whereas the other metabolites reflect the complexity of the accompanying metabolic perturbations.

The minimization trend of the deviation from the stationary state is more strictly

pronounced for the first principal component. This emphasizes that the organism is

a rigid system not for individual microparameters, but rather for some generalized

parameters. The principal components thus make the multidimensional space of

concentrations more transparent in the sense of the strategy of regulation and optimal control.

Furthermore, it is interesting to formulate the problem of optimal control

through the regulation of the relaxation kinetics of the system by the principal

components. We can try to deliver this problem formally—to formulate the metabolic penalty during the deviation of the organism from an optimal state through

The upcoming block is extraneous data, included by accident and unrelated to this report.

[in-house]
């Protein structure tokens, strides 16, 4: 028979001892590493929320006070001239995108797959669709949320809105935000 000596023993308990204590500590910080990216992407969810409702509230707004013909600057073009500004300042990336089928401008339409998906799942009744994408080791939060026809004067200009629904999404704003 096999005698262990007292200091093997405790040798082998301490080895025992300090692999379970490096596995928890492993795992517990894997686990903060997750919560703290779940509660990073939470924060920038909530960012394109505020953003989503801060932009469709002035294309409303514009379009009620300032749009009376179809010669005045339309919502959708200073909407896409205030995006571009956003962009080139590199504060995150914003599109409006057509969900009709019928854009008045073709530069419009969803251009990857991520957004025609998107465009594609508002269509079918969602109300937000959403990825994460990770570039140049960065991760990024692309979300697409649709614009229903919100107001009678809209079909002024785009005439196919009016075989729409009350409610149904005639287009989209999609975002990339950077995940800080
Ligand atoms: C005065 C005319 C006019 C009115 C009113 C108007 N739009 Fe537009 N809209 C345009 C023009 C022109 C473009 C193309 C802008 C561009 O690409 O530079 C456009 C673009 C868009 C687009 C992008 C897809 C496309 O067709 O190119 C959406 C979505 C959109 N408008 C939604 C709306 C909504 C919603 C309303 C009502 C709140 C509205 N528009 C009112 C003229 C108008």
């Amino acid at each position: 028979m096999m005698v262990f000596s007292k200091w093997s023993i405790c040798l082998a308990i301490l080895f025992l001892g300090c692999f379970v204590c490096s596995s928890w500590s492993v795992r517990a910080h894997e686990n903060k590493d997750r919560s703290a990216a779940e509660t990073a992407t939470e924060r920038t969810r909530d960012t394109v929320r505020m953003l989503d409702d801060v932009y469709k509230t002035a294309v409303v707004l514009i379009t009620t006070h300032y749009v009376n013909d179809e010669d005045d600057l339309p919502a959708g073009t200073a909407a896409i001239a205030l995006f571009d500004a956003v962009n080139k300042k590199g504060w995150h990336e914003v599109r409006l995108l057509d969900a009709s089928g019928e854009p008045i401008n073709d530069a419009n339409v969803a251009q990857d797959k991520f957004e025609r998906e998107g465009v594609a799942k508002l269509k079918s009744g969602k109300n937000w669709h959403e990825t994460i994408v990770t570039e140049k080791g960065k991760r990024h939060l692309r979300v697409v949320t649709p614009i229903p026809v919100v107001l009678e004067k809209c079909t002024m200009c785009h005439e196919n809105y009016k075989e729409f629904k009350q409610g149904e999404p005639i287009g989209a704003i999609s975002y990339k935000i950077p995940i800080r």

the principal components Yi or through p, the first principal component. Let the

penalty for staying in the state, different from the optimal one, be in a square-law






ðYi 2 Yi0 Þ2




If u is the vector of control, the cost of control for the organism can also be

chosen in square-law form

K u2







Then the minimized functional will be





ðYi 2 Yi0 Þ2

uj 2








ðT X




If the control u is (defined by some dynamical model):


5 fi ðY1 ; Y2 ; . . . ; YP ; u1 ; u2 ; . . . ; uK Þ;



then the corresponding Lagrange function will be






P u2




ðYi 2 Yieq Þ2




λi ðY_ i 2 fi ðY1 ;Y2 . . . YP ;u1 ;u2 . . . uK ÞÞ:







The Common Extremalities in Biology and Physics

It is also possible to write the EulerÀLagrange equations:






5 Yi 2 Yieq 2


5 λi ;








5 ui 2


5 0;





5 Y_ i 2 fi ðY1 ; Y2 ; . . . ; Yp ; u1 ; u2 ; . . . ; uK Þ:



The given problem in a general case is rather faceless and can be interesting

only in some special cases.

In some sense, the principal components can play the role of parameters of the

order, similar to those in the models of Haken [132]. From the parameters of order,